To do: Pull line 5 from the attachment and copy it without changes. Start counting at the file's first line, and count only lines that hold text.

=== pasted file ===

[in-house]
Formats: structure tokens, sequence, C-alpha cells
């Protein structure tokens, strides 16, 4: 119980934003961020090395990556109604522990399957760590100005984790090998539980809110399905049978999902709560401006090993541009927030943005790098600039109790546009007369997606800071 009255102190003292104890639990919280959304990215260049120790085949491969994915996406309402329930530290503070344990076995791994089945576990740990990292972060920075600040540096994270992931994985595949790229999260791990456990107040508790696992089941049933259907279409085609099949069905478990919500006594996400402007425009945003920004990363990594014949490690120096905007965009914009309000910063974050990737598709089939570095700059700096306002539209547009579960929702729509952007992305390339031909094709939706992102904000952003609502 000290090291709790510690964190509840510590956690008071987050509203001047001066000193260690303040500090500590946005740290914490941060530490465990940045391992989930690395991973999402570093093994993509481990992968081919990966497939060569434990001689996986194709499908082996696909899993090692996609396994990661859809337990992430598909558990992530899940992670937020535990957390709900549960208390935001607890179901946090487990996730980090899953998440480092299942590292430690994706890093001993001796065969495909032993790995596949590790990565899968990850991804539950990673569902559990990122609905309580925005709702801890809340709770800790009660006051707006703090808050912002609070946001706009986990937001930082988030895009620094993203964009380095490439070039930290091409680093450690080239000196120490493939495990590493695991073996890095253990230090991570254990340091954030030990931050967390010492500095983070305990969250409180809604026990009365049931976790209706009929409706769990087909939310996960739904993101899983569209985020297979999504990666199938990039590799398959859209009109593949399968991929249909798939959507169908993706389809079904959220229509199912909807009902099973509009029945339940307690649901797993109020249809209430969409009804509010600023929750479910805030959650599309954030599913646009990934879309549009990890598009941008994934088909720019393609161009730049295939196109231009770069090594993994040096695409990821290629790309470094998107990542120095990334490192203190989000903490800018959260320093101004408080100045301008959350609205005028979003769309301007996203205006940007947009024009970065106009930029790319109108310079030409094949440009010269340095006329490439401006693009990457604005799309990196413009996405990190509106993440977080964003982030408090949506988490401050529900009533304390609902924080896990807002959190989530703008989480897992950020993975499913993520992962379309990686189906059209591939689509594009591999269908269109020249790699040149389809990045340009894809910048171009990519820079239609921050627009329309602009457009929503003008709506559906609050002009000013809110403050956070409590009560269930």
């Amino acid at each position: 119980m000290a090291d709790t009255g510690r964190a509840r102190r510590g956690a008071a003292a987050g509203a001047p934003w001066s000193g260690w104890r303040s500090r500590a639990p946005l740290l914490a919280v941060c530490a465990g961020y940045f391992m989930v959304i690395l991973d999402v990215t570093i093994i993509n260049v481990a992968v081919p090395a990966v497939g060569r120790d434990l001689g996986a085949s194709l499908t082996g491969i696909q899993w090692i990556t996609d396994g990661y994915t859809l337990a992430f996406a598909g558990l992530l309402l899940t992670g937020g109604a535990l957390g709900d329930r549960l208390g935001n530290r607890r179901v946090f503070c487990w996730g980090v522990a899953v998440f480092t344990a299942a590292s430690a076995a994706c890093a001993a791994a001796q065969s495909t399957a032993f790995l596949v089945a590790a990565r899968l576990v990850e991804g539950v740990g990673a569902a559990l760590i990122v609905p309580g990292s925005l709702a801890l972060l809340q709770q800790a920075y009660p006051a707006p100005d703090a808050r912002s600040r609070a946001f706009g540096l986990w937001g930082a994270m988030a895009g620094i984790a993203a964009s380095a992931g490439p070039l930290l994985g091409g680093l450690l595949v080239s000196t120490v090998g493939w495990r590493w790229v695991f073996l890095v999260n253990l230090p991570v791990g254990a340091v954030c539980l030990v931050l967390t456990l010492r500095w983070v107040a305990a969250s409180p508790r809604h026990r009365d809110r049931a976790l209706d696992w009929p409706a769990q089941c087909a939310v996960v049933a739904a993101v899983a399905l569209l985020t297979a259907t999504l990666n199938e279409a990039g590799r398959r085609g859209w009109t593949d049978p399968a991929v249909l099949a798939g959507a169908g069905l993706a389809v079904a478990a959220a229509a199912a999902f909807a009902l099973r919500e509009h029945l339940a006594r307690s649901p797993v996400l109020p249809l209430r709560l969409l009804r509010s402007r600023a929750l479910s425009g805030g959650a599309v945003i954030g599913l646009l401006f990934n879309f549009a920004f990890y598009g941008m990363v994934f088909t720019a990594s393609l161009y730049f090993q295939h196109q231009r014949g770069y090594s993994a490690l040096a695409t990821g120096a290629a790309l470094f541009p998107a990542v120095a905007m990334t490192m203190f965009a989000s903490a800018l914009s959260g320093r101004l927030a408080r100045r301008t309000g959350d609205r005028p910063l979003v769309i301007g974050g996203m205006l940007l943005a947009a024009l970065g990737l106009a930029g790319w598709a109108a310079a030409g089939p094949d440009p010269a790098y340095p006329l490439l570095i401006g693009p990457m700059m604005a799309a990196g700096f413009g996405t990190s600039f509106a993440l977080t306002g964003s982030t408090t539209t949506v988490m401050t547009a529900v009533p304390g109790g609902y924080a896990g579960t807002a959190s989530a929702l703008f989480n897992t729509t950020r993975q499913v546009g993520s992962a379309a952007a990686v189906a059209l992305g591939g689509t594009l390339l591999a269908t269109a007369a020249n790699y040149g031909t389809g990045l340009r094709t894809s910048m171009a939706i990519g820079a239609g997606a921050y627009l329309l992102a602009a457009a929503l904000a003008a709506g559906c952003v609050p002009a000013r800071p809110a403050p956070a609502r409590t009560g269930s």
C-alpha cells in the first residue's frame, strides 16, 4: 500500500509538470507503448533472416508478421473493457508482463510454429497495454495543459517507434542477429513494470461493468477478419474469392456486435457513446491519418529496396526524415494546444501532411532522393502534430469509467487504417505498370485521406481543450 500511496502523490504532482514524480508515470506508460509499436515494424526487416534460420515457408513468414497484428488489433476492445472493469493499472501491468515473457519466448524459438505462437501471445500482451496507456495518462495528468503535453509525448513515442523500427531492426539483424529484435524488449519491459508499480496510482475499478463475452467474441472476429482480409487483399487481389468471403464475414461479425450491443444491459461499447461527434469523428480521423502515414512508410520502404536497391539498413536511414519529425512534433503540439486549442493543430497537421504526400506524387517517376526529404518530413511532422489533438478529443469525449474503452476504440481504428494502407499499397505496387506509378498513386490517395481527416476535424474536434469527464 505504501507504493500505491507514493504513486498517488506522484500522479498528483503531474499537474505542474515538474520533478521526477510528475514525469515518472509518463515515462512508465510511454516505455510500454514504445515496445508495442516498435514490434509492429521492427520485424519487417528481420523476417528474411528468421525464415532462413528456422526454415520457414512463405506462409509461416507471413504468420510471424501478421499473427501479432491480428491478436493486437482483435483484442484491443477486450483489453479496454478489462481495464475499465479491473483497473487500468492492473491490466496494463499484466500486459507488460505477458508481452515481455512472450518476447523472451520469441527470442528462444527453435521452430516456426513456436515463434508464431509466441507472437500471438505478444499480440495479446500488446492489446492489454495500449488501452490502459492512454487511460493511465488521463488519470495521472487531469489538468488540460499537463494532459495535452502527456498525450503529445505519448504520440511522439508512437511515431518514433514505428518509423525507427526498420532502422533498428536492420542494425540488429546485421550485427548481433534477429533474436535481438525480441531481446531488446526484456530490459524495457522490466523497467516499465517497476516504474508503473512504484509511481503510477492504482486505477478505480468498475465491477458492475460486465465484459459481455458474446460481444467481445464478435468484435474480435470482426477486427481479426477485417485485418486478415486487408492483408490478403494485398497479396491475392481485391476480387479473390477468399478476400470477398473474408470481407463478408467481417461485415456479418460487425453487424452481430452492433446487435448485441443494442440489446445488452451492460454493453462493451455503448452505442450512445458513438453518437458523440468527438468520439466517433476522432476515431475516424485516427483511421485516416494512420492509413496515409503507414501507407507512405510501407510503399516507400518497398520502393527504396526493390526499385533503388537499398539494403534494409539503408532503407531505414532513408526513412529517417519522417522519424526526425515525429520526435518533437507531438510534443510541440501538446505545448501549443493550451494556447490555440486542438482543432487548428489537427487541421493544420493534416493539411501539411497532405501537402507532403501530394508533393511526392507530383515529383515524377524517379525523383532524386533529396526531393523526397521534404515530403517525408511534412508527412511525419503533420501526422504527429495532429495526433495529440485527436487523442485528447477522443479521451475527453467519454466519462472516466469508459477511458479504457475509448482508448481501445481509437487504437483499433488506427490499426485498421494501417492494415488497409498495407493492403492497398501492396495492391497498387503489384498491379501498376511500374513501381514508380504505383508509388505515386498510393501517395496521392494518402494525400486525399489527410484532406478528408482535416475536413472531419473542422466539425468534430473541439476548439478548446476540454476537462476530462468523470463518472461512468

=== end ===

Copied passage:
C-alpha cells in the first residue's frame, strides 16, 4: 500500500509538470507503448533472416508478421473493457508482463510454429497495454495543459517507434542477429513494470461493468477478419474469392456486435457513446491519418529496396526524415494546444501532411532522393502534430469509467487504417505498370485521406481543450 500511496502523490504532482514524480508515470506508460509499436515494424526487416534460420515457408513468414497484428488489433476492445472493469493499472501491468515473457519466448524459438505462437501471445500482451496507456495518462495528468503535453509525448513515442523500427531492426539483424529484435524488449519491459508499480496510482475499478463475452467474441472476429482480409487483399487481389468471403464475414461479425450491443444491459461499447461527434469523428480521423502515414512508410520502404536497391539498413536511414519529425512534433503540439486549442493543430497537421504526400506524387517517376526529404518530413511532422489533438478529443469525449474503452476504440481504428494502407499499397505496387506509378498513386490517395481527416476535424474536434469527464 505504501507504493500505491507514493504513486498517488506522484500522479498528483503531474499537474505542474515538474520533478521526477510528475514525469515518472509518463515515462512508465510511454516505455510500454514504445515496445508495442516498435514490434509492429521492427520485424519487417528481420523476417528474411528468421525464415532462413528456422526454415520457414512463405506462409509461416507471413504468420510471424501478421499473427501479432491480428491478436493486437482483435483484442484491443477486450483489453479496454478489462481495464475499465479491473483497473487500468492492473491490466496494463499484466500486459507488460505477458508481452515481455512472450518476447523472451520469441527470442528462444527453435521452430516456426513456436515463434508464431509466441507472437500471438505478444499480440495479446500488446492489446492489454495500449488501452490502459492512454487511460493511465488521463488519470495521472487531469489538468488540460499537463494532459495535452502527456498525450503529445505519448504520440511522439508512437511515431518514433514505428518509423525507427526498420532502422533498428536492420542494425540488429546485421550485427548481433534477429533474436535481438525480441531481446531488446526484456530490459524495457522490466523497467516499465517497476516504474508503473512504484509511481503510477492504482486505477478505480468498475465491477458492475460486465465484459459481455458474446460481444467481445464478435468484435474480435470482426477486427481479426477485417485485418486478415486487408492483408490478403494485398497479396491475392481485391476480387479473390477468399478476400470477398473474408470481407463478408467481417461485415456479418460487425453487424452481430452492433446487435448485441443494442440489446445488452451492460454493453462493451455503448452505442450512445458513438453518437458523440468527438468520439466517433476522432476515431475516424485516427483511421485516416494512420492509413496515409503507414501507407507512405510501407510503399516507400518497398520502393527504396526493390526499385533503388537499398539494403534494409539503408532503407531505414532513408526513412529517417519522417522519424526526425515525429520526435518533437507531438510534443510541440501538446505545448501549443493550451494556447490555440486542438482543432487548428489537427487541421493544420493534416493539411501539411497532405501537402507532403501530394508533393511526392507530383515529383515524377524517379525523383532524386533529396526531393523526397521534404515530403517525408511534412508527412511525419503533420501526422504527429495532429495526433495529440485527436487523442485528447477522443479521451475527453467519454466519462472516466469508459477511458479504457475509448482508448481501445481509437487504437483499433488506427490499426485498421494501417492494415488497409498495407493492403492497398501492396495492391497498387503489384498491379501498376511500374513501381514508380504505383508509388505515386498510393501517395496521392494518402494525400486525399489527410484532406478528408482535416475536413472531419473542422466539425468534430473541439476548439478548446476540454476537462476530462468523470463518472461512468